Electronic commerce and electronic business in the Republic of Serbia are subject to regulation:
- Law on Trade (“Official Gazette of RS”, No. 52/2019)
- Law on Electronic Commerce (“Official Gazette of RS”, No. 41/2009, 95/2013 and 52/2019)
- Law on Consumer Protection (“Official Gazette of RS”, No. 62/2014, 6/2016 – other law and 44/2018 – other law)
- Law on Personal Data Protection (“Official Gazette of RS”, No. 87/2018)
- Law on Electronic Document, Electronic Identification and Trust Services in Electronic Business (“Official Gazette of RS”, No. 94/2017) and
- other laws.
National regulations apply to the organization and operation of:
- domestic economic entities (B2G, B2B) as well as on
- contractual relations between domestic consumers and traders (B2C).
Online shopping from a foreign e-merchant
If the consumer decides to order goods from the site of a foreign trader, in that case, the consumer concludes a contract with an element of foreignness. This situation in domestic law is regulated by Article 20 of the Law on Resolving Conflicts of Laws with Regulations of Other Countries (“Official Gazette of the SFRY”, No. 43/82 and 72/82 – corrigendum, “Official Gazette of the FRY”, No. 46 / 96 and “Official Gazette of RS”, No. 46/2006 – other law) according to which the law of the seller’s country of residence applies to such a contract if the applicable law has not been chosen.
The rights that the consumer can exercise depend on the specific guarantees provided by the e-merchant or online platform under the provisions of foreign law.
In practice, platforms usually play the role of intermediaries (for example Aliexpress) and often platforms protect consumers and guarantee a refund in case the consumer does not receive the expected product, which resulting in consumer rights being respected and protected by the online platform.
Online purchase from a domestic (un) registered e-merchant
If the consumer buys the goods online from a trader registered in Serbia, the consumer enjoys all the rights guaranteed by the Law on Consumer Protection.
E-commerce – emerging forms from practice
When we talking about online sales, which often includes not only a direct relationship between consumers and traders but also a platform with a significant role in this contractual relationship, it is crucial to distinguish between the following forms of e-business or e-commerce:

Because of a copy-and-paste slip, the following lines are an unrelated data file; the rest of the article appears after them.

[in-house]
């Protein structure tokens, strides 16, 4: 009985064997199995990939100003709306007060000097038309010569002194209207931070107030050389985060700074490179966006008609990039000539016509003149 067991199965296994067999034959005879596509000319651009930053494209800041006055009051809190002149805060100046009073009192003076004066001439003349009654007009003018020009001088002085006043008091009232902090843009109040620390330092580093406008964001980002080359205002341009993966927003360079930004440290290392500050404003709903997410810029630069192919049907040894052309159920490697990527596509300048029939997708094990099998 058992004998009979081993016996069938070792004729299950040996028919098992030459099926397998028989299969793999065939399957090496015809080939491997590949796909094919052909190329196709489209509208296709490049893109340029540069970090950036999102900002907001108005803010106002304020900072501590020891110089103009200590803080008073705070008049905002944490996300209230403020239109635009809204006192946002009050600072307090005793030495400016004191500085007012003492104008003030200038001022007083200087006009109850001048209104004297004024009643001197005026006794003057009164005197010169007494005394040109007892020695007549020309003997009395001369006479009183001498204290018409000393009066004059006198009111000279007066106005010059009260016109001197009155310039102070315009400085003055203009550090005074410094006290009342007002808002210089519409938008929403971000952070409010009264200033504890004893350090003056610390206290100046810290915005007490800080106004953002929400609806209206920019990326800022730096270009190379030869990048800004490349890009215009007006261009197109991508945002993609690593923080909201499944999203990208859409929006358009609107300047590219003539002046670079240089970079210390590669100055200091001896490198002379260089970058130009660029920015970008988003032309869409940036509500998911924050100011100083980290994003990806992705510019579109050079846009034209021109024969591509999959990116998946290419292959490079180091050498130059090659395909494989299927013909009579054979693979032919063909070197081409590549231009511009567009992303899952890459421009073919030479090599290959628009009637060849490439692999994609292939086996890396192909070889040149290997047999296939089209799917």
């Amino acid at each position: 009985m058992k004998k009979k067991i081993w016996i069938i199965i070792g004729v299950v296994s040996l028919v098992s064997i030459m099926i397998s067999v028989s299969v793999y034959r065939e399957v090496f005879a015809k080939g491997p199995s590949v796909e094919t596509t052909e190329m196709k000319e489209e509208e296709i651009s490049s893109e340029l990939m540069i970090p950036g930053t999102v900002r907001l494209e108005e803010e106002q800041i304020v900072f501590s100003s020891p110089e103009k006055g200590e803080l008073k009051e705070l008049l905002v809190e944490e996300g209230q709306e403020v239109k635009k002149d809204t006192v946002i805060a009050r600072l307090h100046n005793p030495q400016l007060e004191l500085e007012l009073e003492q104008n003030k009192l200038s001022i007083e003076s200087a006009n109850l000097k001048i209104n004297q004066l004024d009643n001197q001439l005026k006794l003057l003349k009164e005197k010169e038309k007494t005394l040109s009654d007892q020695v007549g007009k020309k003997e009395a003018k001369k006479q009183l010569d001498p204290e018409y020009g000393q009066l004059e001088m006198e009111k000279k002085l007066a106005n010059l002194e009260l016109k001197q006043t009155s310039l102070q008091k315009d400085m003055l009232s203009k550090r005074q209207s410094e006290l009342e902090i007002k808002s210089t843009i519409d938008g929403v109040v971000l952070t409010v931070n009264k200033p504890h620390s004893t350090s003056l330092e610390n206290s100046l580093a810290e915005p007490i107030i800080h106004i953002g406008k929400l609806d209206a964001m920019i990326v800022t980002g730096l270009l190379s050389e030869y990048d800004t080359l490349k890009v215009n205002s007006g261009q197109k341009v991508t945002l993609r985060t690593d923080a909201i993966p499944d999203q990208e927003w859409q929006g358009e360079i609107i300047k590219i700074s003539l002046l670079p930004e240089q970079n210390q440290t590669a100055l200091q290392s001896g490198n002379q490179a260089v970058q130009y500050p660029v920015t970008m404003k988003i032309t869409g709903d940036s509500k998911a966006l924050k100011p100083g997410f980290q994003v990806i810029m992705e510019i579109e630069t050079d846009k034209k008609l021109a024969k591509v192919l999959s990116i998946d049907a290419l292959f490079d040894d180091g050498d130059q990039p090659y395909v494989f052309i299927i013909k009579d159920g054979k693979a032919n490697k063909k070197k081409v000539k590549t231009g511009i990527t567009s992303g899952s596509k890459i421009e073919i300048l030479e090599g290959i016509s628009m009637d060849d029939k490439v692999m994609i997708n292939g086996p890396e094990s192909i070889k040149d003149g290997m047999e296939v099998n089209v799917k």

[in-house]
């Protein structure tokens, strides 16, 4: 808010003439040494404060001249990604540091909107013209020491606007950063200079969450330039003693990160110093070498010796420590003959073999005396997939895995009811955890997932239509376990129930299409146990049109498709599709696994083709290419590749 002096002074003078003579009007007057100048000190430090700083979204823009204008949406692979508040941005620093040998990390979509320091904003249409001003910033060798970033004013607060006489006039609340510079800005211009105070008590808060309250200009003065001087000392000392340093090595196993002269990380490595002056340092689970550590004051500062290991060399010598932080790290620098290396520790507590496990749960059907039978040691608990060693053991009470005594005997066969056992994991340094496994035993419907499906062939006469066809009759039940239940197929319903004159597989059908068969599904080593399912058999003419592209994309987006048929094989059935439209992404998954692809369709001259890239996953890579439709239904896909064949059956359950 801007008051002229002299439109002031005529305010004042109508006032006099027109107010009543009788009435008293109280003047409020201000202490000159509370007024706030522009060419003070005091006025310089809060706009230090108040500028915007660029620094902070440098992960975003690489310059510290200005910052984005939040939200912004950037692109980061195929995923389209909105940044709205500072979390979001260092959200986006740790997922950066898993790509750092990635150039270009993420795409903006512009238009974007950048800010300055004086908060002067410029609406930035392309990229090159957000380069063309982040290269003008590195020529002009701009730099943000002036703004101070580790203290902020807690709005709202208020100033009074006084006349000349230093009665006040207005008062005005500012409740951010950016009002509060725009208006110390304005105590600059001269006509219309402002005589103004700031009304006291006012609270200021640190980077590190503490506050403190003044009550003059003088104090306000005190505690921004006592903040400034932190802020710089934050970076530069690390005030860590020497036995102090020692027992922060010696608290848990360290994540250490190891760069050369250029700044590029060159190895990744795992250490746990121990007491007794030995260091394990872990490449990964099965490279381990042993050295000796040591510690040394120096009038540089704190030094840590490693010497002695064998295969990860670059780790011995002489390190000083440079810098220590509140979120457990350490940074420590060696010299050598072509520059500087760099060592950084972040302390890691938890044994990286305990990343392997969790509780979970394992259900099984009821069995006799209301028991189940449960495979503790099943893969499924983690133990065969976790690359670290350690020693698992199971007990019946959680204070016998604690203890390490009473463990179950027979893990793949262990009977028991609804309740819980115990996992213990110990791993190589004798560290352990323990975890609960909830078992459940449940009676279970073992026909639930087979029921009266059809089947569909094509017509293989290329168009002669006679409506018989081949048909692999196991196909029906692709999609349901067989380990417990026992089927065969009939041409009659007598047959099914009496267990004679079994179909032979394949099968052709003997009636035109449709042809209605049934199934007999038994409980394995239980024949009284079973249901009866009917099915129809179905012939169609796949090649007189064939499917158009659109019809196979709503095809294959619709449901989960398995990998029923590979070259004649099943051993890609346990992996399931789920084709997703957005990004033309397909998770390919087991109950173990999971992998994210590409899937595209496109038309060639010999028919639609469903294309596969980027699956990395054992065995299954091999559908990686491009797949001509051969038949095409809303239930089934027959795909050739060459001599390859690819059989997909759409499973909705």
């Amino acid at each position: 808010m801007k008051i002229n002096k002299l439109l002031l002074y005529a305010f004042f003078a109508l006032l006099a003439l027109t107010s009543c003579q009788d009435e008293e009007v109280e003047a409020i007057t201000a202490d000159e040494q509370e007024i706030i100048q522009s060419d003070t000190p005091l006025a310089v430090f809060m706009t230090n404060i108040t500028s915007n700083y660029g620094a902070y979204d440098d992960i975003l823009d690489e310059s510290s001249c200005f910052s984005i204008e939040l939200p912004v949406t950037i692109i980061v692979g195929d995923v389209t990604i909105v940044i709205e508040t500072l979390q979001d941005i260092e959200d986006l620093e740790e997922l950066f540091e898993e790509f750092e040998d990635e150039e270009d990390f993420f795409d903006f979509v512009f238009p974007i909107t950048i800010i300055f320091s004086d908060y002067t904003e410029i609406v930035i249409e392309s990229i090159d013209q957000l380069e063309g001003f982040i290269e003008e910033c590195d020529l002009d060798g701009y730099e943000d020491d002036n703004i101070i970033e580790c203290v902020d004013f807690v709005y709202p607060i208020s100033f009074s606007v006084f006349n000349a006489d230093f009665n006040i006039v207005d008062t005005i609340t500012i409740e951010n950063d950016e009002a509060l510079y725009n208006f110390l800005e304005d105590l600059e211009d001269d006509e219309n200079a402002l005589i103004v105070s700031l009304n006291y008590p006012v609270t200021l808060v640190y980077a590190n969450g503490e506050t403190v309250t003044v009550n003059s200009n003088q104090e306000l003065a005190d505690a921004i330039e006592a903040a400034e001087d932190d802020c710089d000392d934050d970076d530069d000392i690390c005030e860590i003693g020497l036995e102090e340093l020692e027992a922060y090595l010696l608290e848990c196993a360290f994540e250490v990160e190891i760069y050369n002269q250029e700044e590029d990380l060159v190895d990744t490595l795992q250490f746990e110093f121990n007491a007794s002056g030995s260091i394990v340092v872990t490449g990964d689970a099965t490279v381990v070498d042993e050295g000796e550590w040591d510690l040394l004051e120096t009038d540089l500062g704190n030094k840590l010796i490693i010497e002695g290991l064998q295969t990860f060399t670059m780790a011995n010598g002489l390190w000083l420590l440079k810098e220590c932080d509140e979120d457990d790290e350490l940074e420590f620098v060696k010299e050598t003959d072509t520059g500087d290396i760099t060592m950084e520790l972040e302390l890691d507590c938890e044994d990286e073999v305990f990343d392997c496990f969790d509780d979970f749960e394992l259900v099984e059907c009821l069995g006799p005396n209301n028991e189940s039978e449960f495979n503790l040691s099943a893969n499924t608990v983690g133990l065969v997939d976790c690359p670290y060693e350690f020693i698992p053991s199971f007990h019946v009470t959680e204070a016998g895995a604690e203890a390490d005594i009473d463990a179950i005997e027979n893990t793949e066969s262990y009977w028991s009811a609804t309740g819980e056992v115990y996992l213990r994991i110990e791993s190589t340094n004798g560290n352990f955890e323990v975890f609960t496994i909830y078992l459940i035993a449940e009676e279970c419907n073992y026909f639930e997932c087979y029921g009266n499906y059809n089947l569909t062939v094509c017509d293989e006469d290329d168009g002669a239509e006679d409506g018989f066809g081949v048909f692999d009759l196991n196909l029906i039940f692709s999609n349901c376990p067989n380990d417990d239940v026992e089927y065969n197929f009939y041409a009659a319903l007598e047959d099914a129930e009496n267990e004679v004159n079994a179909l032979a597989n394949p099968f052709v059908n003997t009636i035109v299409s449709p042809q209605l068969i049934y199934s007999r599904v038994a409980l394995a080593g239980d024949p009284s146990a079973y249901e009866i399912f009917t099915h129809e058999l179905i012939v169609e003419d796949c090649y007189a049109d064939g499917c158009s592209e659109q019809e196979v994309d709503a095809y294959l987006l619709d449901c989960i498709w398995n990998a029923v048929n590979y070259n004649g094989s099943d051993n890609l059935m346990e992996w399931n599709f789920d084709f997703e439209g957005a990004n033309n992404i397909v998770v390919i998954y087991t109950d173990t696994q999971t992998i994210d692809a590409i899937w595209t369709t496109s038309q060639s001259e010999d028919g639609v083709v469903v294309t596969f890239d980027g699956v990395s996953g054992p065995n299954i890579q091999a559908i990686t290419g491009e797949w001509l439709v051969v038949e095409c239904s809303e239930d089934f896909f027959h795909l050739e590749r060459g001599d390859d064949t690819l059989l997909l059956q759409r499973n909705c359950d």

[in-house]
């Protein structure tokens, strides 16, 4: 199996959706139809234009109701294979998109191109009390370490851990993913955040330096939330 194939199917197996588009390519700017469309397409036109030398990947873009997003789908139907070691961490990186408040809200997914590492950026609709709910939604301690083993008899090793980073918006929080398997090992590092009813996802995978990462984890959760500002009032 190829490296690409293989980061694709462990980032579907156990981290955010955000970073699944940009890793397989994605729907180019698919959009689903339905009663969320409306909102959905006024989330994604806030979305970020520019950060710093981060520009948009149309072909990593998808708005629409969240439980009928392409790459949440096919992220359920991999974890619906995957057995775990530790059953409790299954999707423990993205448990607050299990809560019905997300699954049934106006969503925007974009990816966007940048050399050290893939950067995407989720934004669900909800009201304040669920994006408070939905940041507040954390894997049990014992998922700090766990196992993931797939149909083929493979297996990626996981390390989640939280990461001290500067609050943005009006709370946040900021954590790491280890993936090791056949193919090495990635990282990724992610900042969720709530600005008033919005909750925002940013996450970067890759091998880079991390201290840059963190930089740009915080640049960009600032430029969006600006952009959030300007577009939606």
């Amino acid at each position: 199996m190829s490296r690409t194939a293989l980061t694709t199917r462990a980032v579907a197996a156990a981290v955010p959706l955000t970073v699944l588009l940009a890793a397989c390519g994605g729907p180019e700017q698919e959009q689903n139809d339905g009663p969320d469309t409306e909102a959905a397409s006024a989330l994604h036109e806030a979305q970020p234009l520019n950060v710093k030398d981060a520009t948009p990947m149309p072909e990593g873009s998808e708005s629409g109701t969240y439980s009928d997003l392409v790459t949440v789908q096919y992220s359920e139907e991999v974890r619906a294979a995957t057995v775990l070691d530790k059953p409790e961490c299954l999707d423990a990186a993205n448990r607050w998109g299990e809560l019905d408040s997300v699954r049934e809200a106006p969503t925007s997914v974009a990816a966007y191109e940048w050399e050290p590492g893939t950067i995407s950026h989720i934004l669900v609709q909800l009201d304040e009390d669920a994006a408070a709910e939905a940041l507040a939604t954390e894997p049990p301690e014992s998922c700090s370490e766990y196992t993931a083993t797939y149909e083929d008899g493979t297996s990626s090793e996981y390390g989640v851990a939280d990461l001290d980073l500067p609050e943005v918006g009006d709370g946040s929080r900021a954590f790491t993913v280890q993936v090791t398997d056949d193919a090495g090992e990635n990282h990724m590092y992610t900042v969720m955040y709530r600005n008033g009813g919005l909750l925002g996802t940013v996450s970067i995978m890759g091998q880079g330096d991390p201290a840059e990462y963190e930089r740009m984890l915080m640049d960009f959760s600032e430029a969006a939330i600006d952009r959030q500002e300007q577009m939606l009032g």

Classic e-commerce (a basic form of e-commerce)
- The consumer orders goods in the e-shop of the trader, i.e. on his website. In this case, the consumer orders the goods directly from the trader (seller).
- Goods will be ordered and paid for online or cash on delivery, and the merchant delivers the goods from his warehouse/warehouse.
- The merchant delivers the delivery independently or through an active courier service.
- An Internet platform that connects merchants and consumers, and very often provides a billing and delivery service. In this case, the consumer orders the goods through the platform, the payment of the goods also goes through the platform, while the delivery can (and does not have to) be done through the platform.
- Bearing in mind that the consumer pays for the ordered goods to the platform, the image (confusion) is created from the consumer’s point of view that the platform is the seller from whom the consumer bought the goods, ie with whom he concluded a contract of sale (distance).
- Here it is important to point out that the platform, in relation to the consumer, can:
1) have the capacity of a seller who sells goods, but
2) It is more often the case that the platform is actually just a link between the seller and the consumer.
From the aspect of the Law on Obligations (“Official Gazette of the SFRY”, no. 29/78, 39/85, 45/89 – the decision of the USJ and 57/89, “Official Gazette of the FRY”, no. 31/93 and. list SCG “, No. 1/2003 – Constitutional Charter – hereinafter: ZOO) the platform has the status of an intermediary in sales.
Information society service
From the aspect of the Law on Electronic Commerce, the e-commerce platform provides an information society service.
According to the provisions of this law:
- Information society service is a service that is provided at a distance, as a rule, for a fee via electronic equipment for data processing and storage, at the personal request of service users, especially online shopping, offering data and advertising via the Internet, electronic search engines and search data and services transmitted by the electronic network, providing access to the network or storing data of service users.
- The provider of information society services is a legal entity or entrepreneur, as well as a natural person who has the status of a trader in accordance with the law governing trade, which provides information society services.
- Service user is any natural or legal person who uses information society services for professional or other purposes.
An advertising platform (an advertising platform) that connects its users who can be both individuals – consumers and businesses. The advertising platform connects people who publish ads for the sale of goods/services and people who want to buy them. The advertising platform provides an information society service.
Accompanying documentation with goods sold over the Internet
In the case of online sales, the trader is obliged to, within a reasonable time after the conclusion of the contract, and at the latest at the time of delivery of the goods, on a durable medium, deliver the following documents to the consumer:
- invoice, which later proves the existence of the contract of sale in a possible complaint procedure and requires the exercise of their rights based on the seller’s responsibility for the conformity of the sold goods/based on the guarantee